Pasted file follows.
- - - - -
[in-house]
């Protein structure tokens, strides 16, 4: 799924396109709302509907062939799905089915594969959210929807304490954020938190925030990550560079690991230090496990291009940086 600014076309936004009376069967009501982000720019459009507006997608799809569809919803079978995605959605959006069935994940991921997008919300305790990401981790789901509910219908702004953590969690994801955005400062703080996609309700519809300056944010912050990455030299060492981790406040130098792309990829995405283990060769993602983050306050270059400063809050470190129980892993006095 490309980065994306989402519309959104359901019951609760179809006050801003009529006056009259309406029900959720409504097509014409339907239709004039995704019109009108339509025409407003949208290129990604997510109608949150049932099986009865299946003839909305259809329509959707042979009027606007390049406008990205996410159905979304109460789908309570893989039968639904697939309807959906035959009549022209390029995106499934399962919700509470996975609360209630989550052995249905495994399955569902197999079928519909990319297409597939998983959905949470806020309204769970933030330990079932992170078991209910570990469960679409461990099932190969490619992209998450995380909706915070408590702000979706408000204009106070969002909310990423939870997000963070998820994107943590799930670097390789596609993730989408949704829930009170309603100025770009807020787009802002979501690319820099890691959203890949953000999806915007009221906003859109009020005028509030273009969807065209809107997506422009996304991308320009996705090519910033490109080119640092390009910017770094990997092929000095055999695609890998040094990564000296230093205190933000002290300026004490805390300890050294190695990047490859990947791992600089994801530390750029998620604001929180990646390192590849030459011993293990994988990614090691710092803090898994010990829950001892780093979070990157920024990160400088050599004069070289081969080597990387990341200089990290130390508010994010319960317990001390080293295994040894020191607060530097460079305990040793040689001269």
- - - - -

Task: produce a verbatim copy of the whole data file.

[in-house]
């Protein structure tokens, strides 16, 4: 799924396109709302509907062939799905089915594969959210929807304490954020938190925030990550560079690991230090496990291009940086 600014076309936004009376069967009501982000720019459009507006997608799809569809919803079978995605959605959006069935994940991921997008919300305790990401981790789901509910219908702004953590969690994801955005400062703080996609309700519809300056944010912050990455030299060492981790406040130098792309990829995405283990060769993602983050306050270059400063809050470190129980892993006095 490309980065994306989402519309959104359901019951609760179809006050801003009529006056009259309406029900959720409504097509014409339907239709004039995704019109009108339509025409407003949208290129990604997510109608949150049932099986009865299946003839909305259809329509959707042979009027606007390049406008990205996410159905979304109460789908309570893989039968639904697939309807959906035959009549022209390029995106499934399962919700509470996975609360209630989550052995249905495994399955569902197999079928519909990319297409597939998983959905949470806020309204769970933030330990079932992170078991209910570990469960679409461990099932190969490619992209998450995380909706915070408590702000979706408000204009106070969002909310990423939870997000963070998820994107943590799930670097390789596609993730989408949704829930009170309603100025770009807020787009802002979501690319820099890691959203890949953000999806915007009221906003859109009020005028509030273009969807065209809107997506422009996304991308320009996705090519910033490109080119640092390009910017770094990997092929000095055999695609890998040094990564000296230093205190933000002290300026004490805390300890050294190695990047490859990947791992600089994801530390750029998620604001929180990646390192590849030459011993293990994988990614090691710092803090898994010990829950001892780093979070990157920024990160400088050599004069070289081969080597990387990341200089990290130390508010994010319960317990001390080293295994040894020191607060530097460079305990040793040689001269």